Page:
Norman is a foreign country to me.
I’ve lived in Oklahoma my entire life and the one place it never occured to me to live was in Norman, home to the University of Oklahoma and, therefore, a place where my powers are at their weakest.
Imagine Superman on a planet made of kryptonite, orbiting a red sun. Now imagine being someone who understands that statement trying to attract a human woman. That is how difficult it would be for me to live in Norman.
My parents are graduates of Oklahoma State University, as am I. And while they are avid fans and followers of OSU’s various sporting teams, I do not actually care very much. If OSU wins, I think, “Hey, that’s nice.” And if they lose, I think, “Aw, too bad.” And if I don’t know they’re playing, well, that’s most of the time.
I do not hide my affiliation with OSU. It’s a fine school and I’m proud I went there. I’ve known many people who attended OU and feel the same about their alma mater. I’ve also known people from both schools who behave like jackasses whenever confronted by the mere fact that someone attended the other school and doesn’t spend their lives weeping because of their choices.
Most people in Norman (and Stillwater, for that matter) are not like this. But the concentrations of jerks who viscerally hate the other school and anyone who went there and can’t shut up about it are higher in those cities than elsewhere.
So I don’t spend a lot of time in Norman, but when I’m there, I try my best to find the good food. And while I was down there picking up a deeply discounted kitchen tool for a future feature, I decided to stop in a decidedly unhip shopping center far from the campus to try some Thai food.
Best. Decision. Ever.
Well, probably not the best decision. But it was good and I was happy with it and I let hyperbole take hold. My apologies.
That said, let me tell you why I’m willing to drive back into the lions' den for Chada Thai.
“Tell me about the ‘American Fried Rice’,” I asked the server.
There is something kind of wonderful about seeing how the world views us from the outside and American Fried Rice ($14.50) is a funhouse mirror of our cuisine that really ought to make you think about how our versions of various countries’ foods actually stack up.
Also called Chada Thai Fried Rice, this dish is a stir-fry of rice, egg, onions, ketchup, tomatoes, carrots, peas, raisins and cilantro, topped with a fried egg, fried hot dog and a fried chicken drumstick.
And before you get offended, please understand that this is one of the owner’s favorite dishes, requested because it was a favorite at school in Thailand.
Another only-at-Chada dish I fell hard for was the yellow curry paste stir fry, which I got with shrimp ($16).
Thai curries are some of the most popular dishes because of the rich blend of spices and the sweet, smooth coconut milk. This dish had a lovely sweet-spicy mix and some nice green flavors. The egg gives the dish body and soaks up the flavors, which enrobe each perfectly cooked, juicy shrimp.
I was joined once for lunch by Jonathan Fowler, the King of Norman, who got the pad thai ($8.50 lunch/$10.50 dinner) and had no complaints. About the food, at least. He was none-too-happy that I tricked him into having lunch with me, but that’s what you get for not reading the fine print on the contract.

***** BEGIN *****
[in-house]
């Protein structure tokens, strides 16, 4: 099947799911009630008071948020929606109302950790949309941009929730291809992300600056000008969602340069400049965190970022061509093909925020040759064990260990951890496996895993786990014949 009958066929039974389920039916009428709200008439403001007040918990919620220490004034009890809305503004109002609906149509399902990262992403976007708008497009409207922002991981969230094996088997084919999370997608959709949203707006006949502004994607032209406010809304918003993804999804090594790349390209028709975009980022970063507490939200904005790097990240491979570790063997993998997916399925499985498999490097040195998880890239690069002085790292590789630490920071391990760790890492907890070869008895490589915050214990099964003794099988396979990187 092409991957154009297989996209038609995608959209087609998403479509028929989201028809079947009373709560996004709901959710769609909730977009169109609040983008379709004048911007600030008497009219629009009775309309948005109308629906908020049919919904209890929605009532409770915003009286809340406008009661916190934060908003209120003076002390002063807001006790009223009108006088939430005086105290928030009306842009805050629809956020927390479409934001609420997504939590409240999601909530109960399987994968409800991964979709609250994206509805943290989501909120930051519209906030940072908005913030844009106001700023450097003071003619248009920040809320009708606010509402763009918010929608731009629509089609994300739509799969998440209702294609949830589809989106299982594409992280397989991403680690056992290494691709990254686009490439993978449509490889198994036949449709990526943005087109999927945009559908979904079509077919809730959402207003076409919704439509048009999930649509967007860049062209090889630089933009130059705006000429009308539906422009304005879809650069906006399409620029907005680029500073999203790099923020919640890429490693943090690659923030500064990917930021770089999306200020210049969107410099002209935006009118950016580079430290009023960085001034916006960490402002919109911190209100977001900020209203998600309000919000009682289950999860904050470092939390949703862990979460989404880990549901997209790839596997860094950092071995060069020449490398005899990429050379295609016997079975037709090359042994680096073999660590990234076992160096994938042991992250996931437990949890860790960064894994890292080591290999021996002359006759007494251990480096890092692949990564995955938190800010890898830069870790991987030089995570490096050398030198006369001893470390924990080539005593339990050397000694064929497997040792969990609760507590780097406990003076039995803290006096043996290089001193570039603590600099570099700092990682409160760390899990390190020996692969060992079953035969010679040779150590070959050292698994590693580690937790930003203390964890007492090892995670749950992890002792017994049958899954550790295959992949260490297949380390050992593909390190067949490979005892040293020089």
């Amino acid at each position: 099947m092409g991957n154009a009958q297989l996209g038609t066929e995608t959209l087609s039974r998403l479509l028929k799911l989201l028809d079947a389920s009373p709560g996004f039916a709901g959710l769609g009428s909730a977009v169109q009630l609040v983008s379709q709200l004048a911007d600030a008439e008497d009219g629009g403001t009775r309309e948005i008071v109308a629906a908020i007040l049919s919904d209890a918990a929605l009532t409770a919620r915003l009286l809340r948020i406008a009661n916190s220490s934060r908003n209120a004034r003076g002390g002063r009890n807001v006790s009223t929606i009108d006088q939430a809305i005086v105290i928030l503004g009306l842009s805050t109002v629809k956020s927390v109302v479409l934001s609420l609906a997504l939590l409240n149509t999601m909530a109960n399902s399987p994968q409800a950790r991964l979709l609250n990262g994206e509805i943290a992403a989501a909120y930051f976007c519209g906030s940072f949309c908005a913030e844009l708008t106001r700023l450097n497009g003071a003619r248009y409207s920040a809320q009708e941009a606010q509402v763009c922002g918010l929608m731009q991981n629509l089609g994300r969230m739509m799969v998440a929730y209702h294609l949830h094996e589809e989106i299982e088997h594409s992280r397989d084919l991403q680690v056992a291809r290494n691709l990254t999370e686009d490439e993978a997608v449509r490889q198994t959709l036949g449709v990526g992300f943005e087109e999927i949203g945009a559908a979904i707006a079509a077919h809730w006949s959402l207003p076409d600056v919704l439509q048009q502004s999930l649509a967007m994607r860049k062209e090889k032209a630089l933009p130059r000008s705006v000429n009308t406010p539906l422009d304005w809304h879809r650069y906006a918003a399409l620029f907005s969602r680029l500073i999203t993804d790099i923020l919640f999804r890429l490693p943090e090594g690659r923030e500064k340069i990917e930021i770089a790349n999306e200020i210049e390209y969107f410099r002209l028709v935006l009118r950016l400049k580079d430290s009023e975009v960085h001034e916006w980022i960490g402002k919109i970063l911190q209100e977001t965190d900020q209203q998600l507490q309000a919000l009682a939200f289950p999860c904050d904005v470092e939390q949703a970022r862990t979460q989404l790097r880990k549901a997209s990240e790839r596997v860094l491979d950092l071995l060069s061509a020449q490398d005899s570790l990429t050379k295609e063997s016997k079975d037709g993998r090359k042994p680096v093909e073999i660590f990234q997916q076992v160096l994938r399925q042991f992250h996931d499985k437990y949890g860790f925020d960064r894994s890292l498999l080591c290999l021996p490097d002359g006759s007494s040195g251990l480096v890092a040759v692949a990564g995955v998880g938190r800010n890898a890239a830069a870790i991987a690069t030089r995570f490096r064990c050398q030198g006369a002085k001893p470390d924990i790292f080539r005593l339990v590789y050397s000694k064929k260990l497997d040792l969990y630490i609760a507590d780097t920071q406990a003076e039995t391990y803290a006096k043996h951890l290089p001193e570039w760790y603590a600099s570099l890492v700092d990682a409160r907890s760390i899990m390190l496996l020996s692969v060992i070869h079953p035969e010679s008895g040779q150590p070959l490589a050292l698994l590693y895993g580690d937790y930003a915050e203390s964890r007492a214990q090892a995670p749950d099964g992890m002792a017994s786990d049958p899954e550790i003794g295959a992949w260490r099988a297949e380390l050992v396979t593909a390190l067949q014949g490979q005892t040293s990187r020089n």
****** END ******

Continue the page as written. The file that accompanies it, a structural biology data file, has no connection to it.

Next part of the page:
As much as I love pad thai, my heart will always belong to pad see ew ($8.50 lunch/$10.50 dinner) — a big old plate of thick noodles, veggies and (in this case) beef stir fried in soy sauce. The mild sweetness and salty flavor coats the noodles and makes them sticky. It’s such a filling, deeply satisfying dish. The beef was cut into perfect little bites. Taste and texture were right on. I’m not even hungry right now and I’m craving another plate.
If your preference is for rice, the garlic beef stir fry ($12) is an excellent choice. The sauteed beef melds with the onions, peppers and garlic to create a lovely sauce, just waiting to be soaked up by the rice. This is a great dish to amp up the heat on, but even if you’re spice-averse, you’ll love this blend of flavors.
Go with a crowd? That’s a great reason to order the Northern Thai style one-bite wraps ($7.50). Or you can eat them all by yourself, like a monster...which I did.
You get flat pieces of collard greens topped with dried shrimp, chunks of red onions, bits of fresh ginger and lime, toasted coconut and peanuts which you then drizzle with the house sweet sauce. I got a tiny dish of fresh chopped Thai chilies to add to mine and
That was some good stuff. I’ve always avoided dried shrimp in the past, but I’m on board from here on out.
For dessert, I cannot recommend the mango sweet sticky rice ($5.50) highly enough. Warm black rice is served with slices of ripe mango and crunchy mung beans for a flavor so addictive, I couldn’t stop eating despite being very full. There was no way I could let a single bite of this go to waste. It’s such an amazing balance of textures, temperatures and flavors. Really a masterclass in unconventional desserts.
And that's it. I'm definitely going to be exploring Norman's restaurants further in the near future, but it's going to be hard to resist returning to Chada Thai each time I roll into town. If you live nearby, don't bother buying a lottery ticket — you've used up your allotment of good luck.